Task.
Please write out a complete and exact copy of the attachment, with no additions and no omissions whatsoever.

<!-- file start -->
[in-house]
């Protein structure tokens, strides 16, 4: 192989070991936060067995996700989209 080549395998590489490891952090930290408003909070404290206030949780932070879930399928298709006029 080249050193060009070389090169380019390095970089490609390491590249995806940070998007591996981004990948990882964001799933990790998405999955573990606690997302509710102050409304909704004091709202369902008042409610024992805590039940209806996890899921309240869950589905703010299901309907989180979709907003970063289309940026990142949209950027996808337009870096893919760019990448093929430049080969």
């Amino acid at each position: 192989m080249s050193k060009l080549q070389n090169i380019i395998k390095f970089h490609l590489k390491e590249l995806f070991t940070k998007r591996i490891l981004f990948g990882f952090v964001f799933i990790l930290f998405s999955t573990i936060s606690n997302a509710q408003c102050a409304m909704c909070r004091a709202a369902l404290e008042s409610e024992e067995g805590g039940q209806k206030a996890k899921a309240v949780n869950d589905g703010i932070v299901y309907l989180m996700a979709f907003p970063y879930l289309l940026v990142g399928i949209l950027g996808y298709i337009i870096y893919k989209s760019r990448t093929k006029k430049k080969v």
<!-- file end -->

[in-house]
């Protein structure tokens, strides 16, 4: 192989070991936060067995996700989209 080549395998590489490891952090930290408003909070404290206030949780932070879930399928298709006029 080249050193060009070389090169380019390095970089490609390491590249995806940070998007591996981004990948990882964001799933990790998405999955573990606690997302509710102050409304909704004091709202369902008042409610024992805590039940209806996890899921309240869950589905703010299901309907989180979709907003970063289309940026990142949209950027996808337009870096893919760019990448093929430049080969």
């Amino acid at each position: 192989m080249s050193k060009l080549q070389n090169i380019i395998k390095f970089h490609l590489k390491e590249l995806f070991t940070k998007r591996i490891l981004f990948g990882f952090v964001f799933i990790l930290f998405s999955t573990i936060s606690n997302a509710q408003c102050a409304m909704c909070r004091a709202a369902l404290e008042s409610e024992e067995g805590g039940q209806k206030a996890k899921a309240v949780n869950d589905g703010i932070v299901y309907l989180m996700a979709f907003p970063y879930l289309l940026v990142g399928i949209l950027g996808y298709i337009i870096y893919k989209s760019r990448t093929k006029k430049k080969v």